I am in my 50s and have very fine hair, straight, not dyed. Where can I find a good hairdresser who is able to cut my hair to suit me? I have tried dozens and have not found one. Shouldn’t hair be cut to suit the shape of one’s face?

It seems that nowadays hairstylists do consider the face shape to some degree but mostly take into account the person’s features, the hair’s texture and health, and they try to give you a style that is easy to maintain and handle. If hair is damaged by over-perming, coloring, dryers and curlers, etc., it may be better to have it shorter. And if you are like most women, you need a hairstyle that is easy to do yourself, one you can spend very little time on and one that looks becoming on you. Here are some tips for the fine, straight hair. It is probably better to have it cut in one length with a blunt cut just below your ear or above so that the hair looks fuller. Bangs could be zigzag (short over long). These are not rules, just tips or suggestions. To get a good cut, try these suggestions: Visit a salon your friends recommend or one that you may want to try and arrange for a consultation. Do bring in some pictures of styles that you like, so that the hairdresser knows what type of hairdo you are after. This will also enable the hairstylist to see your own hairstyle and discuss your new one.

Tell the hairdresser if you are taking any medication and what you are currently using on your hair (shampoo, rinse etc.).

Never leave a salon with wet hair, it should be dried so that you see the finished result.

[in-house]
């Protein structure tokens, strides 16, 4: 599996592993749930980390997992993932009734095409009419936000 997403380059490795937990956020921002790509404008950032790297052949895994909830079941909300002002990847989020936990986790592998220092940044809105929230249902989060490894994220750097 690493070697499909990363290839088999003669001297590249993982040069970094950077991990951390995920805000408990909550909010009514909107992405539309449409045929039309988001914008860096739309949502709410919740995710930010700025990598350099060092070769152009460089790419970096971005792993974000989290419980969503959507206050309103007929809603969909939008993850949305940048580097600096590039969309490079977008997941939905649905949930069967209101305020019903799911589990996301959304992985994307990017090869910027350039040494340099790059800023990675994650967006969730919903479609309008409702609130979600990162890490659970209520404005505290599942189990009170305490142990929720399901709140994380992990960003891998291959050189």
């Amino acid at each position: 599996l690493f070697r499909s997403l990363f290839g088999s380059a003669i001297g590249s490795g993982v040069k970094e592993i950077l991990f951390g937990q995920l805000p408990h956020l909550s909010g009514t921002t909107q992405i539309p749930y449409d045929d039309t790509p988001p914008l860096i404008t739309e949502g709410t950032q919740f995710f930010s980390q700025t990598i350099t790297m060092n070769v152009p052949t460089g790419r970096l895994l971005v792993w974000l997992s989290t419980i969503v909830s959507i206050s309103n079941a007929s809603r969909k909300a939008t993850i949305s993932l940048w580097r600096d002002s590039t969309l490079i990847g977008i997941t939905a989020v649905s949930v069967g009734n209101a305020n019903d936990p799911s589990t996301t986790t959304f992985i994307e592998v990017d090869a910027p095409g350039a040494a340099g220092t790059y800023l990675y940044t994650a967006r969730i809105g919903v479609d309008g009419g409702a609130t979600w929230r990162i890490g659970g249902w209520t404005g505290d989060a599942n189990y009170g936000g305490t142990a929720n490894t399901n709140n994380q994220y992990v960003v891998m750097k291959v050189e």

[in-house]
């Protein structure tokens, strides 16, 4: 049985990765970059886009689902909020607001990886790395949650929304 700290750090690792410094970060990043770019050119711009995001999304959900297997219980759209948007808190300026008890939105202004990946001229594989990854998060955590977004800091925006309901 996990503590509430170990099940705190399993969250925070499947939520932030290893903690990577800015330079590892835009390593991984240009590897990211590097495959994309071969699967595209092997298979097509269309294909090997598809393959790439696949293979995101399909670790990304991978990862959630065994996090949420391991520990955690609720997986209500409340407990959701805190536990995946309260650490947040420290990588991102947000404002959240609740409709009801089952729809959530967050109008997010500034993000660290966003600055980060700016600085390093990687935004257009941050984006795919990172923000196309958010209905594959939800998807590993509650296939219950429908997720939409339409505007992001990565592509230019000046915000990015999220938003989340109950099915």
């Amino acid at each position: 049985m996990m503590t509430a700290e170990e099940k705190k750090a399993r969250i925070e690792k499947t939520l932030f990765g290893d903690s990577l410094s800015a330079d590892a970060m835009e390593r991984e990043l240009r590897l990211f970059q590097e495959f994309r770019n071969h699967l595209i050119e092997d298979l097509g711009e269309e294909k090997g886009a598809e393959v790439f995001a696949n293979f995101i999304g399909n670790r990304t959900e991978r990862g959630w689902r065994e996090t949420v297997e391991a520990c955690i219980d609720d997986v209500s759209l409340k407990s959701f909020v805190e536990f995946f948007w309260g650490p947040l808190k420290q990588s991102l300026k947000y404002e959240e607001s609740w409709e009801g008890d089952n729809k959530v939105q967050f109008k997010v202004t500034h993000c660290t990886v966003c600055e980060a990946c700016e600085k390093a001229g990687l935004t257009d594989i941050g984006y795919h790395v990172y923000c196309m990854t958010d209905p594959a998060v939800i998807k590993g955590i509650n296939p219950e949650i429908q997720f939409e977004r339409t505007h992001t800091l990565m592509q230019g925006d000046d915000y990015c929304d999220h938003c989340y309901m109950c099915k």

Try a new haircut first and see how you like it. Later you can try some of the other styling ideas your hairdresser may have suggested – just do one thing at a time.

Are there other ways to prepare my skin for tanning besides using sunscreen lotions and not wearing any perfumes?

You should be aware that some medications such as aspirin, tranquillizers, antibiotics, birth control pills, etc., can make skin more sensitive to the sun. This can result in skin rash, pigmentation markings, allergies to sunlight, etc. You are correct in not wearing any perfumes when sunning, but you should also avoid highly perfumed body creams or lotions or after-splash fresheners. Avoid taking a shower or bath before sunning and don’t use any deodorant soaps when showering. These can destroy some of the skin’s surface proteins which are needed for added protection. Do apply sunscreen lotion liberally. Smooth it onto the skin – don’t rub it in like a body lotion, it should sit on the surface. It will gradually lose it’s effectiveness as the result of perspiration and oil excretions.

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